Changes at CSB Present Opportunity to Rebuild

The mid-June resignation of Chemical Safety Board (CSB) Chair Katherine Lemos, alongside her senior advisor, once again reduces the number of board members to less than half the full allotment.

However, it also provides the agency with a crucial chance to reestablish itself.

“It is our hope that Katherine Lemos’s and Bruce Walker’s resignations will present an opportunity for rebuilding this small, but vital agency,” said USW Health, Safety and Environment Director Steve Sallman. “During this crucial time, the CSB’s staff, as well as its new and future board members, will need broad, bipartisan support in Congress.”

In her resignation letter, Lemos reportedly cited “eroded confidence” in the CSB’s ability to focus on its mission based on its “recent priorities.” Steve Owens and Sylvia Johnson, the remaining members, feuded with Lemos over a board order that they claimed gave too much power to the chair, and she challenged their vote to make changes to it based on procedural grounds.

Outside groups also criticized Lemos for her travel and office expenses, and the editorial board of The Houston Chronicle chastised her for slowing down CSB investigations. The paper reported that 10 investigators left the agency since a year ago and that there is a backlog of 20 site investigations going back to 2016.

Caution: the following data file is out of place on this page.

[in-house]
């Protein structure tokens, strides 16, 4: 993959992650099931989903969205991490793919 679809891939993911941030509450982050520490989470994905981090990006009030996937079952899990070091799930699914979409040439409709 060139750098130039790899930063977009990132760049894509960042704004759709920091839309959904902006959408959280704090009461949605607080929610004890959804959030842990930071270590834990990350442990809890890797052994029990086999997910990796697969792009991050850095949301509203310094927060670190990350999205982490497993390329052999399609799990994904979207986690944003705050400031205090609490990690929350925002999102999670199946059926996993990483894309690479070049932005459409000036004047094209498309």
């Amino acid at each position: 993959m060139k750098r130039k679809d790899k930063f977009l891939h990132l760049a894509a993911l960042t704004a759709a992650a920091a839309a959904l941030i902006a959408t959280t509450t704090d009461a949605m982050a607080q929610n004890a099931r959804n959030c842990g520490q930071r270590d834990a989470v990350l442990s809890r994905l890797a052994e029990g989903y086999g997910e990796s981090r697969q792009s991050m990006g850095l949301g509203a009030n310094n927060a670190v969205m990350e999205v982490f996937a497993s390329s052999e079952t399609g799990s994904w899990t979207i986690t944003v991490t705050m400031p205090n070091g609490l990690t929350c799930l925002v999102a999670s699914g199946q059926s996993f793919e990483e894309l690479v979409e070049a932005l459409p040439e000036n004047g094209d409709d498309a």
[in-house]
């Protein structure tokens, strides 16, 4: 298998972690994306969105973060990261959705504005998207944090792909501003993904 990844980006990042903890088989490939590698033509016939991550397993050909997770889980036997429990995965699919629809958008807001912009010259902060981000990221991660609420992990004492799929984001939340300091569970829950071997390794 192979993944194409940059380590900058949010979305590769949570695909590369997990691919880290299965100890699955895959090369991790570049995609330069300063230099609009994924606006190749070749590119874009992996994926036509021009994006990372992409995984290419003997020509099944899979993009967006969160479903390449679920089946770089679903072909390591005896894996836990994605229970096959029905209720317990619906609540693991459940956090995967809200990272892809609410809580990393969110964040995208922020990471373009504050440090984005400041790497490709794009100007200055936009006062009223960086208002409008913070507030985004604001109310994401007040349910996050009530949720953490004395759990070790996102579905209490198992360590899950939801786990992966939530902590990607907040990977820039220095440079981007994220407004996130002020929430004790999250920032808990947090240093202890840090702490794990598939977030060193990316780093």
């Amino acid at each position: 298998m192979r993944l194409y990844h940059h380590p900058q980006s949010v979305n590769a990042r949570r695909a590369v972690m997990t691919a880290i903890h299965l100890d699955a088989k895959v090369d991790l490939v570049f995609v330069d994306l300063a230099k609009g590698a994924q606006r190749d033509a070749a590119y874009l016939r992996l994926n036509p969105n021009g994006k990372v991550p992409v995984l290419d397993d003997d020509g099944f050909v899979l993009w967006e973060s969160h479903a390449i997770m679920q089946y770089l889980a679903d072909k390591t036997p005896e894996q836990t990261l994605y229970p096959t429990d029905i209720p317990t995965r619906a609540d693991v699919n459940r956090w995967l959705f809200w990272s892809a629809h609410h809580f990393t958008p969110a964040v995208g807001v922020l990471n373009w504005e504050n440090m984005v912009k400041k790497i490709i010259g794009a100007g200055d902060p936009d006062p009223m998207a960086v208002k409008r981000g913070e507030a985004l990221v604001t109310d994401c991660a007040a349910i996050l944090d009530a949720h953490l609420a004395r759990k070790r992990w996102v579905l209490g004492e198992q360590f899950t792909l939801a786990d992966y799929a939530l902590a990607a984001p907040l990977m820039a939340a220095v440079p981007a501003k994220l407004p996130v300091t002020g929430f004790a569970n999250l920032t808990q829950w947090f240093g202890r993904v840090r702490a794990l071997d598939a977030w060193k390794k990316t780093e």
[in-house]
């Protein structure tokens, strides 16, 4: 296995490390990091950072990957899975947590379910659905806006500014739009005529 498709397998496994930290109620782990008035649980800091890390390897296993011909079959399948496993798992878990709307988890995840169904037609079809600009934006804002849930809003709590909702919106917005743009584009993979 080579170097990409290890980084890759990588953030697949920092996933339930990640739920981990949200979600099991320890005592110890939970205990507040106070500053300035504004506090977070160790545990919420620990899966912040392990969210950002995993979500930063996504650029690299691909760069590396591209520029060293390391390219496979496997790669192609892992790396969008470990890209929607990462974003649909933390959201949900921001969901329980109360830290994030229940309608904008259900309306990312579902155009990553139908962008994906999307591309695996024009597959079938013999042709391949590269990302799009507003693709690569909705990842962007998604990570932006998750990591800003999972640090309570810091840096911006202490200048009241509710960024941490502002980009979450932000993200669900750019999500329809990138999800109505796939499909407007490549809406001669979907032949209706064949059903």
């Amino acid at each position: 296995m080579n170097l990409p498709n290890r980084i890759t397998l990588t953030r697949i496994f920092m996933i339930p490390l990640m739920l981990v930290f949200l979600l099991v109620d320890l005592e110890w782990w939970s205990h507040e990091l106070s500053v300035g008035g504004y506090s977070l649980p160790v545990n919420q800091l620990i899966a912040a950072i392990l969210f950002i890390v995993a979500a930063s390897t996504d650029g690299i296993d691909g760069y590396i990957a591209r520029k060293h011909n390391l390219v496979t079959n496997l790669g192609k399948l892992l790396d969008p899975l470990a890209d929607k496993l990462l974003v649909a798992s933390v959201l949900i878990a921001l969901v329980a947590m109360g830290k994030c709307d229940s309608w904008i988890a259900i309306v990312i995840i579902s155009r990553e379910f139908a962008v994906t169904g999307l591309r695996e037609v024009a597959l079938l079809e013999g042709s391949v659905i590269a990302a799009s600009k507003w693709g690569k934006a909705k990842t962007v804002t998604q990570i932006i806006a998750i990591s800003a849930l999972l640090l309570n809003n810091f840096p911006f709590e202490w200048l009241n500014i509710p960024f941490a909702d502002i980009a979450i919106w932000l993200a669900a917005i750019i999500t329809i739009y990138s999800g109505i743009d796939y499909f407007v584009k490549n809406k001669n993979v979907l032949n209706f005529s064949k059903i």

Now, the CSB’s overseer, the Environmental Protection Agency’s Office of Inspector General, is reviewing the agency’s ability to carry out its programs and operations, and is looking at staffing levels, attrition and board leadership.

If the Senate confirms Biden nominee Catherine J.K. Sandoval, she will be the third person on the CSB board, and the administration will have two remaining seats to fill. Sandoval is a law professor who investigated the root causes of hydrocarbon incidents while she served as a commissioner on the California Public Utilities Commission.

The CSB is a fact-finding, independent agency that investigates industrial chemical incidents for their root causes. It presents its findings and recommendations at public meetings and through public reports and videos on its webpage. Policymakers, regulatory agencies and industry use the CSB’s work to make workplaces safer.

“Labor and industry stakeholders will need to continue working with the CSB so that together we can make our nation safer from chemical disasters,” Sallman said. “Our union believes that every worker deserves a safe workplace. The CSB’s mission and work are imperative to reaching that goal.”

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